During use, the elevating platform 16 may be heavily loaded. If the load is positioned on the elevating platform 16 away from the mast 12, the loading on the elevating platform 16 may create a significant moment at the point of connection between the elevating platform and the mast 12. As the elevating platform 16 pivots under the load and the lower limb 126 of the C-shaped member 120 pushes against the cross member 108, the cross member 108 contacts the shock absorbing element 128. The shock absorbing element 128 in turn deforms allowing the elevating platform to pivot relative to the motor trolley 100. In this manner, significant forces that act to pull the motor trolley 100 away from the mast 12 are not imparted on the motor trolley 100 by the elevating platform. Thus, the pinions 118 and rack 140 remain in alignment despite the loads placed on the elevating platform 16.
Turning now to FIG. 5, an alternative motor trolley and main trolley arrangement for the elevating platform assembly 10 is shown. In this embodiment, the configurations of the motor trolley 100 and the main trolley 50 are the same as those described with reference to the first embodiment; however, the two trolleys are not nested. Instead, the motor trolley 100 is positioned below both the main trolley 50 and the elevating platform 16 with the main trolley 50 resting on the motor trolley 100. Elastomeric elements 150 are mounted on the top roller set supports 109 of the motor trolley 100 and act between the motor trolley 100 and the main trolley 50. Since the motor trolley 100 and the elevating platform 16 are not coupled directly, moments at the mast 12 that are caused by loads placed on the elevating platform 16 are not transferred to the motor trolley 100. As a result, the pinions 118 and rack 40 remain in alignment regardless of the loads placed on the elevating platform 16.
As will be appreciated, by avoiding a fixed rigid connection between the motor trolley 100 and the elevating platform 16, significant moments resulting from loading of the elevating platform 16 are not transferred to the motor trolley 100. This of course maintains the rack 40 and pinions 118 in alignment reducing the likelihood of stripping of the pinions.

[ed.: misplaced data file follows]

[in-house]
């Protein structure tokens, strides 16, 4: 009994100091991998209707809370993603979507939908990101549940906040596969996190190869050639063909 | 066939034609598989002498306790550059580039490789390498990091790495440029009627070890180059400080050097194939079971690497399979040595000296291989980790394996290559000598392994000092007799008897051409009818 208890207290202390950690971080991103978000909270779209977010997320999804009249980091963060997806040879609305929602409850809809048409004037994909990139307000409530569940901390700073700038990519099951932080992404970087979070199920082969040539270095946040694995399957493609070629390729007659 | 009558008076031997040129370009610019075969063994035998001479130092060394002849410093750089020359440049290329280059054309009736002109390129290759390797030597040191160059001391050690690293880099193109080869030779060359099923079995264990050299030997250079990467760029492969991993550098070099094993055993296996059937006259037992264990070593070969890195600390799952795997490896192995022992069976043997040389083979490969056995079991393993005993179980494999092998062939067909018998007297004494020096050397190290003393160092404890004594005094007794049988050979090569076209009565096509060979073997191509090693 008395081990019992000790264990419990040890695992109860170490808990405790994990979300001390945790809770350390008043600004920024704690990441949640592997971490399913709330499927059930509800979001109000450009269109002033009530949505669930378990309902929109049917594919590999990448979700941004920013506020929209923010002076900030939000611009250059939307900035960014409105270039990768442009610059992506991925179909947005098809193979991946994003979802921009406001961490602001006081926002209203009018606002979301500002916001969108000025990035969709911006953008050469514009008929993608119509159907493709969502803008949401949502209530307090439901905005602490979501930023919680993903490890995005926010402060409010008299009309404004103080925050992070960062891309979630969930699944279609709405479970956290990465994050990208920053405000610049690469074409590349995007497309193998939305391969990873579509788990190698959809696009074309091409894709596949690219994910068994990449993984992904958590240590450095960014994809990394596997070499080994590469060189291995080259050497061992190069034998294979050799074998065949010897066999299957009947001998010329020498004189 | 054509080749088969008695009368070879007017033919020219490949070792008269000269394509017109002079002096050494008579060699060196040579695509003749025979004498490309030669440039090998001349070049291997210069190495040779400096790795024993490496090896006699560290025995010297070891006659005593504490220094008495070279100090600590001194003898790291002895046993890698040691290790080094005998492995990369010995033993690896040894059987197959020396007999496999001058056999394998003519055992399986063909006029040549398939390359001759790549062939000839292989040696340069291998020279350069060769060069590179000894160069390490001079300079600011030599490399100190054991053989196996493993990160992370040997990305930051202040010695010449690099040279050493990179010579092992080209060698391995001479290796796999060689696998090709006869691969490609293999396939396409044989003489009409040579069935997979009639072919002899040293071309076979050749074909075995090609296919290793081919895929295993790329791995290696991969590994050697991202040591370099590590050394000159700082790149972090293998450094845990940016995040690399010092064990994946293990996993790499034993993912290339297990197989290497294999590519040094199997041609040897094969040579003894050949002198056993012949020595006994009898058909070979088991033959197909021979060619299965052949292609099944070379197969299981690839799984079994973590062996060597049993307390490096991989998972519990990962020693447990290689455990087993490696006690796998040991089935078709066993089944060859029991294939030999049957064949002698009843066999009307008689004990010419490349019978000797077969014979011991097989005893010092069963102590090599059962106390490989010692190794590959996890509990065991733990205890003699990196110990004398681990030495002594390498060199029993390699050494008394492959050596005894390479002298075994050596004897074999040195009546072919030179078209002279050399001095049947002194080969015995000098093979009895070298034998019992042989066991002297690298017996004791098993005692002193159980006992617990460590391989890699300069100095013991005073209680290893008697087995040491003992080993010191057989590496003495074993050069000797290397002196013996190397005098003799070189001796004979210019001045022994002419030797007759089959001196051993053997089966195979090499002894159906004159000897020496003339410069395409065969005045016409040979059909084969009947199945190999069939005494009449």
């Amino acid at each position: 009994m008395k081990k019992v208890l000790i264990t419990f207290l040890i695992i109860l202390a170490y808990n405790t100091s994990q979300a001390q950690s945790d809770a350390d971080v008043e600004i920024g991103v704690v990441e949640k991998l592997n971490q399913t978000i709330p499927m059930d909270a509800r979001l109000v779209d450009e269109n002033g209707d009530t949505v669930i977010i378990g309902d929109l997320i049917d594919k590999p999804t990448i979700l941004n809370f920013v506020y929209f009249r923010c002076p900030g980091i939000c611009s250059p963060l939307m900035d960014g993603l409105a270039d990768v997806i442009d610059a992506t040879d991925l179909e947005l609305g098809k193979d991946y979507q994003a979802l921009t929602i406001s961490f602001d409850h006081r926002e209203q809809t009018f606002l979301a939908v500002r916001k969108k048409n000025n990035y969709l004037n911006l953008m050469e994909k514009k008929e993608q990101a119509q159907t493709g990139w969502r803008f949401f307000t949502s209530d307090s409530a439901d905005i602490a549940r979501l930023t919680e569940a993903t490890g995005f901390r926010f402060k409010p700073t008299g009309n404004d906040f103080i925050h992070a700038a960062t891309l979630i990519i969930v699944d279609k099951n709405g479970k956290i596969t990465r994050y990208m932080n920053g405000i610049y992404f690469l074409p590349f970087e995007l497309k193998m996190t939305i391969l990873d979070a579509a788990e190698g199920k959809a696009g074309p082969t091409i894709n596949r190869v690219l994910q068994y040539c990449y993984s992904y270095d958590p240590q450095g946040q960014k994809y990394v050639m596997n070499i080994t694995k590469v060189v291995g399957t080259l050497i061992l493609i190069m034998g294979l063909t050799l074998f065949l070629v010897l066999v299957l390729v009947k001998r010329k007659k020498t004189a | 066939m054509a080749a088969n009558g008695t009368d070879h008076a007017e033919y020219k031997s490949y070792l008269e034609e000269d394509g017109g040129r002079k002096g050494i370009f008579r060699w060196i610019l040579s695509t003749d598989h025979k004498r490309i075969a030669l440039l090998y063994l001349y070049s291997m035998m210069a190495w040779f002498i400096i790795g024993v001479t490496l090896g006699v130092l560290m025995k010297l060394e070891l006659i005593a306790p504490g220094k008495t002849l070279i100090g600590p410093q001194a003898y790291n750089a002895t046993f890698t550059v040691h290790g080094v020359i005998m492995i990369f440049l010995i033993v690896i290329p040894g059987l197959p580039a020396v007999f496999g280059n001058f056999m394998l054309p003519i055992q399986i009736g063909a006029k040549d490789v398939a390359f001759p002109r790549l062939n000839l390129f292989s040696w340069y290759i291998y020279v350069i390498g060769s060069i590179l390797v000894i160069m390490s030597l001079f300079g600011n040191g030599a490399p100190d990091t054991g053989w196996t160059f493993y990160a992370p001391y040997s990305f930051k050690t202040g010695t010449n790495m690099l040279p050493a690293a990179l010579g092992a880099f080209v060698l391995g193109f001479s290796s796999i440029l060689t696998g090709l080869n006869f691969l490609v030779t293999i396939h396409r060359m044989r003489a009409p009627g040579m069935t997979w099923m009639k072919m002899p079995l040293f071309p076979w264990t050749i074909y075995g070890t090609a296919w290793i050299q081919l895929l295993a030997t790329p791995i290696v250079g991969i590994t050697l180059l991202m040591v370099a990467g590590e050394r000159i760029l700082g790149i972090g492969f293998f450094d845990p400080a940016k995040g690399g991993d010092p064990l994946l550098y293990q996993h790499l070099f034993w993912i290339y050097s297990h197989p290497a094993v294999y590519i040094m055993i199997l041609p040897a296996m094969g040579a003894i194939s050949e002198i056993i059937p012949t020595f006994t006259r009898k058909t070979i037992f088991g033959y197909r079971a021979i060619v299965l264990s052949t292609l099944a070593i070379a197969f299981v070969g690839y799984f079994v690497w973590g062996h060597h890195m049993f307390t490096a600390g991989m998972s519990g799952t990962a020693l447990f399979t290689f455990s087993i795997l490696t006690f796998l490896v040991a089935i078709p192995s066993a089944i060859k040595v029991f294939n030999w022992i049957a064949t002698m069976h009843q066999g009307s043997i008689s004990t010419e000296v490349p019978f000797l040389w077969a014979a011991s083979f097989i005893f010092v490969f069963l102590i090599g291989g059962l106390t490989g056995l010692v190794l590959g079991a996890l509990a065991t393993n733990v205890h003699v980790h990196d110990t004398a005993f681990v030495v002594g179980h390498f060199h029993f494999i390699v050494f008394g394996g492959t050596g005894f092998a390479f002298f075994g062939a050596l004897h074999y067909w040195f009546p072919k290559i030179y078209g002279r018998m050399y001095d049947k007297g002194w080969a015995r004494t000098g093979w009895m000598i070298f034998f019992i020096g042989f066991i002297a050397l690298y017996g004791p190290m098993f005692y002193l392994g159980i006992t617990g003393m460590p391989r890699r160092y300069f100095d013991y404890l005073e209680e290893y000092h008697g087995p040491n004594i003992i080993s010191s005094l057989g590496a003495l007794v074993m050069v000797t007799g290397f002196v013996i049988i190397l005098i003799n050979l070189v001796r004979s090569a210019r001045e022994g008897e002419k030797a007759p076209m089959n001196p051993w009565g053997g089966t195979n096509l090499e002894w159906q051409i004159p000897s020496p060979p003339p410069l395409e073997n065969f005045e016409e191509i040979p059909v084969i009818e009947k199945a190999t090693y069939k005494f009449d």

Although the elevating platform assembly is shown having a single elevating platform extending from one side the mast, those of skill in the art will appreciate that the elevating platform assembly may include an additional elevating platform extending from the opposite side of the mast. The second elevating platform may be coupled to the first elevating platform and driven by the drive mechanism of the first elevating platform or may include its own motor trolley and drive mechanism. In this latter case, a second rack is provided on the mast 12.
Although preferred embodiments of the present invention have been described, those of skill in the art will appreciate that variations and modifications may be made without departing from the spirit and scope thereof as defined by the appended claims.
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|U.S. Classification||187/270, 74/29, 74/422, 187/244, 182/141, 187/243|
|International Classification||E04G1/20, B66F11/04|
|Cooperative Classification||Y10T74/1967, B66F11/04, E04G1/20, Y10T74/18088|
|European Classification||B66F11/04, E04G1/20|
|Aug 29, 2001||AS||Assignment|
|Aug 25, 2006||FPAY||Fee payment|
Year of fee payment: 4
|Aug 20, 2010||FPAY||Fee payment|
Year of fee payment: 8
|Aug 21, 2014||FPAY||Fee payment|
Year of fee payment: 12